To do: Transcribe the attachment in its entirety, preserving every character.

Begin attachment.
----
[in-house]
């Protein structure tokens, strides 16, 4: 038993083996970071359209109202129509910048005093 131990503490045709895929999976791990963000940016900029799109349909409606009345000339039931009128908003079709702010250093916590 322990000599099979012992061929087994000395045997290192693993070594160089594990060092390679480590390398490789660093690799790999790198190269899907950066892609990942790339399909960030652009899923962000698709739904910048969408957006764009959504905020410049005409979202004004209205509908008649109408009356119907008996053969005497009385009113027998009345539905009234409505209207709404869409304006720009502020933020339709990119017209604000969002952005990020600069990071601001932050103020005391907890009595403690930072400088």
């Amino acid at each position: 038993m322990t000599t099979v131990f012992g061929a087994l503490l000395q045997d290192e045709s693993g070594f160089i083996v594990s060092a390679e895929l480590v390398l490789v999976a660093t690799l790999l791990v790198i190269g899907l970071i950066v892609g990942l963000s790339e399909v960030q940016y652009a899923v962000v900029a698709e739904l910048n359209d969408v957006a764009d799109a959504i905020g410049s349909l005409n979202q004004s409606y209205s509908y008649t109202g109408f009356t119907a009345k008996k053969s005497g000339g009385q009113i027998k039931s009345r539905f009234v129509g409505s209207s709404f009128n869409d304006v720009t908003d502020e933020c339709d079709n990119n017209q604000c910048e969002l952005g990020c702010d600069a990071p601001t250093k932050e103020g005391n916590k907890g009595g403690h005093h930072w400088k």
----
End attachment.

[in-house]
């Protein structure tokens, strides 16, 4: 038993083996970071359209109202129509910048005093 131990503490045709895929999976791990963000940016900029799109349909409606009345000339039931009128908003079709702010250093916590 322990000599099979012992061929087994000395045997290192693993070594160089594990060092390679480590390398490789660093690799790999790198190269899907950066892609990942790339399909960030652009899923962000698709739904910048969408957006764009959504905020410049005409979202004004209205509908008649109408009356119907008996053969005497009385009113027998009345539905009234409505209207709404869409304006720009502020933020339709990119017209604000969002952005990020600069990071601001932050103020005391907890009595403690930072400088």
């Amino acid at each position: 038993m322990t000599t099979v131990f012992g061929a087994l503490l000395q045997d290192e045709s693993g070594f160089i083996v594990s060092a390679e895929l480590v390398l490789v999976a660093t690799l790999l791990v790198i190269g899907l970071i950066v892609g990942l963000s790339e399909v960030q940016y652009a899923v962000v900029a698709e739904l910048n359209d969408v957006a764009d799109a959504i905020g410049s349909l005409n979202q004004s409606y209205s509908y008649t109202g109408f009356t119907a009345k008996k053969s005497g000339g009385q009113i027998k039931s009345r539905f009234v129509g409505s209207s709404f009128n869409d304006v720009t908003d502020e933020c339709d079709n990119n017209q604000c910048e969002l952005g990020c702010d600069a990071p601001t250093k932050e103020g005391n916590k907890g009595g403690h005093h930072w400088k």